November
Josh Fauver, rock bassist (Deerhunter)
Roy Hargrove, Grammy-winning jazz trumpeter
Glenn Schwartz, guitarist (Pacific Gas & Electric)
Francis Lai, Oscar-winning French film composer (Love Story)
Roy Clark, country singer, musician and television host (Hee Haw)
Scott English, songwriter (“Brandy”) and record producer
Al James, British bassist (Showaddywaddy)
Norris Weir, Jamaican singer (The Jamaicans)
Cyril Pahinui, slack-key guitarist and singer
Eddie Reeves, songwriter (“All I Ever Need Is You”) and label executive
Bill Caddick, English folk singer and guitarist
Roy Bailey, English folk singer
Eddie C. Campbell, blues singer, songwriter and guitarist
Trevor McNaughton, Jamaican reggae singer (The Melodians)
Angelica Cob-Baehler, music industry executive, cancer
Devin Limasinger, pop and hip-hop singer (LFO)
Casey Anderson, songwriter, TV host, father of Lynn Anderson
Johnny Maddox, pianist and historian
Erik Lindmark, death metal vocalist and guitarist (Deeds of Flesh)
Robert Plotnik, record store owner (Bleecker Bob’s)

December
Calvin Newborn, jazz guitarist
Jody Williams, blues guitarist
Paul Trouble Anderson, British DJ
Perry Robinson, jazz clarinetist
Ace Cannon, saxophonist (“Tuff”)
Floyd Parton, songwriter (“Rockin’ Years”) and brother of Dolly Parton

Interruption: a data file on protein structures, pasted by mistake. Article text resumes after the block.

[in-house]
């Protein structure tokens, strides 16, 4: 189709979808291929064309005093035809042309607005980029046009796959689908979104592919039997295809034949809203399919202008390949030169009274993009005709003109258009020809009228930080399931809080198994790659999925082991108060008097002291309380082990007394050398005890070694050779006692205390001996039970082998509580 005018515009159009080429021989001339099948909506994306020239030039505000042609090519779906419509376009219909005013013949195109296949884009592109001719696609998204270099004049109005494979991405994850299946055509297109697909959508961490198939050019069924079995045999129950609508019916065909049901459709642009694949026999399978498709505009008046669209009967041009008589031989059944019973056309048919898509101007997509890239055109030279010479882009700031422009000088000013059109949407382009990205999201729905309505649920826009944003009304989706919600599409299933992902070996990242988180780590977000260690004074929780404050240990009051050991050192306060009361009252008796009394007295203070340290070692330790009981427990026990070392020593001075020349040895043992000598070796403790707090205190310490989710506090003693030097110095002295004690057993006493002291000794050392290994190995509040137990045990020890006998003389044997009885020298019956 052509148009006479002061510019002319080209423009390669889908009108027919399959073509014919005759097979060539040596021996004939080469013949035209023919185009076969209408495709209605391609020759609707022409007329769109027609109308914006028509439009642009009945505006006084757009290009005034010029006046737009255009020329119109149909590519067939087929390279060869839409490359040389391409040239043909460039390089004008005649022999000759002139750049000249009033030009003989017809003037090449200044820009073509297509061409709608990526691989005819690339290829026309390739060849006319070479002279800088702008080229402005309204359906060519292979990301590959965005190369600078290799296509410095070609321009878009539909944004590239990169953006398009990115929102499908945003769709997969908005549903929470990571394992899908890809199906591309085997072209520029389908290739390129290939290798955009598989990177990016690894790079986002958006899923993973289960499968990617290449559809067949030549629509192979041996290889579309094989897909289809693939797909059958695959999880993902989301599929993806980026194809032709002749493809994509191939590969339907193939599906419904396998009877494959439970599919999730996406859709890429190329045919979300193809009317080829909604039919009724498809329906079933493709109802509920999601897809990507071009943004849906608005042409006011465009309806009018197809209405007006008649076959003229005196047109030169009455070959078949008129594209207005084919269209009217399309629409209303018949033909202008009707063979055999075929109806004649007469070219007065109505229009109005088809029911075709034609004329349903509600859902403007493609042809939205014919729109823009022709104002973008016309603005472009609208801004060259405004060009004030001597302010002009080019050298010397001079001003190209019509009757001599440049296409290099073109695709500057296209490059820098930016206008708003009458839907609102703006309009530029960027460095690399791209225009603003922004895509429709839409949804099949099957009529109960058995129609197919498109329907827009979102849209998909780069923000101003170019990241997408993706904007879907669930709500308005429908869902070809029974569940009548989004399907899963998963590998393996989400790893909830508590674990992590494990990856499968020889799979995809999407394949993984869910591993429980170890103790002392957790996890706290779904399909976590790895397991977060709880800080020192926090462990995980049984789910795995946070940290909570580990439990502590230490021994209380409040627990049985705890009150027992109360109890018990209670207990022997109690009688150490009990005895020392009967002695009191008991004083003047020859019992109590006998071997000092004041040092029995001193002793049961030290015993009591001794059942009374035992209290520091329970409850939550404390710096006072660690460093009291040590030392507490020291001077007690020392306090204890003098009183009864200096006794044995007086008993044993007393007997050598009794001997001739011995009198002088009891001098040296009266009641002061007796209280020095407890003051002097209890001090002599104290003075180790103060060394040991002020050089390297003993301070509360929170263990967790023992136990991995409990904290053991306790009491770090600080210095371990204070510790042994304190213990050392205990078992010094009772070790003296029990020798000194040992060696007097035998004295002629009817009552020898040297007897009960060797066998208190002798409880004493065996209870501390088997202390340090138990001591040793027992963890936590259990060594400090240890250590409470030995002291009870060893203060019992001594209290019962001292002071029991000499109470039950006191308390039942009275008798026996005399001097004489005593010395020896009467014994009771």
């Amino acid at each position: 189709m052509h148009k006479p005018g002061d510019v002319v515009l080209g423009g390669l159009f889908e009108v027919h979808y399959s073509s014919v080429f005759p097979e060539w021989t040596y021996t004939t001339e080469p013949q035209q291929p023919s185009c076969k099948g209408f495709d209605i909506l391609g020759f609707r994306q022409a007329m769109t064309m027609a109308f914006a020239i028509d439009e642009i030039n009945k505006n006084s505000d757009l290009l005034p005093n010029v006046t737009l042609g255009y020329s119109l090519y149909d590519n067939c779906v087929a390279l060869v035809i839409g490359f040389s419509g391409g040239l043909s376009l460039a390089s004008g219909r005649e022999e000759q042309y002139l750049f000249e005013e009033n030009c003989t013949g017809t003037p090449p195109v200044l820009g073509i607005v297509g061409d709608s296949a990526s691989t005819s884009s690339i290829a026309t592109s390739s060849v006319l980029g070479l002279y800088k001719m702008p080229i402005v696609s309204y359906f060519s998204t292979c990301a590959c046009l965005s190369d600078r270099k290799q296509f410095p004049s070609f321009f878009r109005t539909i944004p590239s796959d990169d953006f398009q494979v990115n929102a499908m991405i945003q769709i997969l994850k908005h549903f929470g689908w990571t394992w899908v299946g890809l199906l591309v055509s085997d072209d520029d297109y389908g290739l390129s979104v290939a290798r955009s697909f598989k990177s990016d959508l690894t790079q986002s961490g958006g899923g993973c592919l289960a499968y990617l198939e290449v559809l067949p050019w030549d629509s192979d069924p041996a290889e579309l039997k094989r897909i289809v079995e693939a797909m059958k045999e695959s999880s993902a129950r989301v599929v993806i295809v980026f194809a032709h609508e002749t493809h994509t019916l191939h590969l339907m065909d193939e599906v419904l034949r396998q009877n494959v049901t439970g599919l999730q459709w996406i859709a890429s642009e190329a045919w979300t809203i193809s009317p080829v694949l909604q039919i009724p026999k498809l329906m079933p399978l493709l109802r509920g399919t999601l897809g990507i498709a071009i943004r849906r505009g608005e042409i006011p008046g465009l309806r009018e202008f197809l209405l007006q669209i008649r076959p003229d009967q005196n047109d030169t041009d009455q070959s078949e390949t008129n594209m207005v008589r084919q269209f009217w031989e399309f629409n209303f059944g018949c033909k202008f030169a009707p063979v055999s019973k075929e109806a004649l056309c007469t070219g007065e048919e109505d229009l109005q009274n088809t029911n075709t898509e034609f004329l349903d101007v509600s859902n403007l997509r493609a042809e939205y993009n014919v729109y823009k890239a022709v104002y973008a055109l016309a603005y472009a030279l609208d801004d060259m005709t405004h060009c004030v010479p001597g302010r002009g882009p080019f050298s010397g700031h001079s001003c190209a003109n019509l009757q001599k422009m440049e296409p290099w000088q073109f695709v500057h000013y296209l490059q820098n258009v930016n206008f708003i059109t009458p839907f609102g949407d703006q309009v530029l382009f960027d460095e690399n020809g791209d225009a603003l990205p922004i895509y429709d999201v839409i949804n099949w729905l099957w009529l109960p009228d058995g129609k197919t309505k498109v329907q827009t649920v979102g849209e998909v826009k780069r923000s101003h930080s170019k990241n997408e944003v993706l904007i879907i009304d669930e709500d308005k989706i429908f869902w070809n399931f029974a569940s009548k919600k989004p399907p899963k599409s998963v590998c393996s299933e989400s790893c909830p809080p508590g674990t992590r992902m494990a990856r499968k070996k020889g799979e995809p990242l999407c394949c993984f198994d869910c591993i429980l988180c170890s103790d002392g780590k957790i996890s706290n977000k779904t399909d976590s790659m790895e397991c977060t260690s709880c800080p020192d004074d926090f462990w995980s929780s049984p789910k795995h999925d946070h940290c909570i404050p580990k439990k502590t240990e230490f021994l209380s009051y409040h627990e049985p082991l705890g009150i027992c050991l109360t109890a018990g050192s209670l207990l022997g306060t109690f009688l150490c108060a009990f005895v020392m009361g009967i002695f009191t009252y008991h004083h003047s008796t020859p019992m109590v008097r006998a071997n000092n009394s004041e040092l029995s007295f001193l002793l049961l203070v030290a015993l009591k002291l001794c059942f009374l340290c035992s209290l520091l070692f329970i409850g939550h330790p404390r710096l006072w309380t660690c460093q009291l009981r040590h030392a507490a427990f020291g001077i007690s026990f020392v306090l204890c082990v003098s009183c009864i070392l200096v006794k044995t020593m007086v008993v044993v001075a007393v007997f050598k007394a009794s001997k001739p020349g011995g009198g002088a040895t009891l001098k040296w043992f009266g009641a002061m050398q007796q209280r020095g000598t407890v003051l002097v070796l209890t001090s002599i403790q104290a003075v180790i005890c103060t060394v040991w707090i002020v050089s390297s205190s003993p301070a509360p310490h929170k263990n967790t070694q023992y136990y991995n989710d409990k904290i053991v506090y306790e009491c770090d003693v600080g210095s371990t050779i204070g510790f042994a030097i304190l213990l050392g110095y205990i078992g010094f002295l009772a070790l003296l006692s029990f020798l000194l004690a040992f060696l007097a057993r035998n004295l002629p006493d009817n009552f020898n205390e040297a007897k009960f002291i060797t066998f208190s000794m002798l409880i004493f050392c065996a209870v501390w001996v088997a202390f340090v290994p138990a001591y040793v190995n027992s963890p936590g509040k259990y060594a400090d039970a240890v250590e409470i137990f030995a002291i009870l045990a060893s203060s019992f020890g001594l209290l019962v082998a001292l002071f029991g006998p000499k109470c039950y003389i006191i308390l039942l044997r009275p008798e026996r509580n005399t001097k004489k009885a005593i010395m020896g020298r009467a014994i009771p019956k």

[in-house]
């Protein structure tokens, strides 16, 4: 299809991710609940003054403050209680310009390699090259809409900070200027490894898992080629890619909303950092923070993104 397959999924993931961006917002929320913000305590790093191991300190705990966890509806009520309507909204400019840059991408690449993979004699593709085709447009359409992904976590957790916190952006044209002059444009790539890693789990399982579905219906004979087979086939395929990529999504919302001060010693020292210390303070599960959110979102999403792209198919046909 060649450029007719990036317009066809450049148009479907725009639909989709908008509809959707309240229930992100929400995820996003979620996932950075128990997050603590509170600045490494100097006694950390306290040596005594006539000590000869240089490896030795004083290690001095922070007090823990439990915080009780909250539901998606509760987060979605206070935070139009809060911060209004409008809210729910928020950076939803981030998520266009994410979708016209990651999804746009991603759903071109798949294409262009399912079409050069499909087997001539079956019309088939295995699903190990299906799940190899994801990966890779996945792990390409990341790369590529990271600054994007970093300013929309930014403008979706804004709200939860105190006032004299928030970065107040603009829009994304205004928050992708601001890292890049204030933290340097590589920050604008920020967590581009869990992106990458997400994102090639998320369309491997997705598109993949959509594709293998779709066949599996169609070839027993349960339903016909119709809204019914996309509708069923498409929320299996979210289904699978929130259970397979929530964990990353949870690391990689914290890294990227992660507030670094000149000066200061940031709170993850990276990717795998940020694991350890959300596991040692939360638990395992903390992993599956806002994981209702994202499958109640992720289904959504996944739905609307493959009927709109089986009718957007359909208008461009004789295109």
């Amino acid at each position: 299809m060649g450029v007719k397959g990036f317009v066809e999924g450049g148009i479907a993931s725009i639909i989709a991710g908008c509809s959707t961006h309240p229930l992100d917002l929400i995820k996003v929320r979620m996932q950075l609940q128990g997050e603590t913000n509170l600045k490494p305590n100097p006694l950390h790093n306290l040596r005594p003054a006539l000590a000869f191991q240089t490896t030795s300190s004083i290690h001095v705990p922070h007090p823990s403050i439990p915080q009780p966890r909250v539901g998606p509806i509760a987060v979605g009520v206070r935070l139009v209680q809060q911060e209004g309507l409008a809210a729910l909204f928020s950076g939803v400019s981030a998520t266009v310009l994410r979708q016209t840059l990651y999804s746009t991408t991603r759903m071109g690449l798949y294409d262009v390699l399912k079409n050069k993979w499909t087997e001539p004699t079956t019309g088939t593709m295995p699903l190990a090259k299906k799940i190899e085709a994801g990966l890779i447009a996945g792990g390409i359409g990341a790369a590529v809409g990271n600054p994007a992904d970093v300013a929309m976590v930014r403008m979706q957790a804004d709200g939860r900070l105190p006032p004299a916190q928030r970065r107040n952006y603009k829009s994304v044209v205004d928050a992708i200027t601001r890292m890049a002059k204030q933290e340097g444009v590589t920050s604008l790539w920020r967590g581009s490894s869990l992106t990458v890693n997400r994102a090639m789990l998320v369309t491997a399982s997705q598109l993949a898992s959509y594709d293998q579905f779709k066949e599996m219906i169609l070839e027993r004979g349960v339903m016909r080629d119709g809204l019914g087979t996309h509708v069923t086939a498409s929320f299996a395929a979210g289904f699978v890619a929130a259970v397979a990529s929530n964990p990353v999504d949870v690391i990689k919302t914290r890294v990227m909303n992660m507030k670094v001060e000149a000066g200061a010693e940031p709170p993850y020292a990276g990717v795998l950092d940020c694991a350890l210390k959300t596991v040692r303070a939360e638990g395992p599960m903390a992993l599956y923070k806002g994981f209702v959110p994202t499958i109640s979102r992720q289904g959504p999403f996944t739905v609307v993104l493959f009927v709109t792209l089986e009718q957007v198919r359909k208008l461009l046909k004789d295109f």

Pete Shelley, English musician and songwriter (Buzzcocks)
Victor Hayden, artist and musician (Captain Beefheart & His Magic Band)
Lucas Starr, rock bassist (Oh, Sleeper, Terminal)
Fred Wieland, Australian guitarist (The Strangers, The Mixtures)
Nancy Wilson, Grammy-winning jazz singer
Joe Osborn, bassist (The Wrecking Crew)
Jerry Chesnut, songwriter (“Good Year for the Roses”, “T-R-O-U-B-L-E”)
Galt MacDermot, Canadian-American composer (Hair) and pianist
Jimmy Work, country singer and songwriter (“Making Believe”)
Honey Lantree, British pop drummer (The Honeycombs)
Jerry Riopelle, musician, songwriter and producer (The Parade)
James Calvin Wilsey, rock guitarist (Avengers, Chris Isaak)
Malani Bilyeum, vocalist and founding member of Kalapana

Fastball: All the Pain Money Can Buy

December 12th, 2018

Twentieth anniversary edition of Austin band’s commercial high point

Twenty years on from the success of their 1998 single “The Way,” the album from which it sprang still sounds fresh. The band’s sophomore release for the Hollywood label produced two more hits (“Fire Escape” and “Out of My Head”), and sold more than a million copies in its first six months of release. The album drew inspiration from pop, soul and psych, but expressed them through a then-modern-rock aesthetic. The effortless melodies and instrumental focus on guitar, bass and drums has aged well, giving away its ‘90s origin without feeling boat-anchored to the decade’s trends. This anniversary edition augments the original thirteen tracks with compilation tracks, two excellent B-sides, and of particular interest to fans, four previously unreleased demos highlighted by the original 4-track cassette recording of “The Way.” The collection closes with bonus covers of the Replacements “Androgynous,” Bacharach & David’s “This Guy’s in Love With You,” and an acoustic take on “The Way.” Scott Shindler’s liner notes include newly sourced interviews with the band, and the booklet includes numerous period photos. This is a nice upgrade for those who’ve long loved this album, and the perfect entry point into Fastball’s catalog for newbies. [©2018 Hyperbolium]

Fastball’s Home Page

Marianne Faithfull: Come and Stay With Me – The UK 45s 1964-1969

December 11th, 2018

English songbird in a gilded cage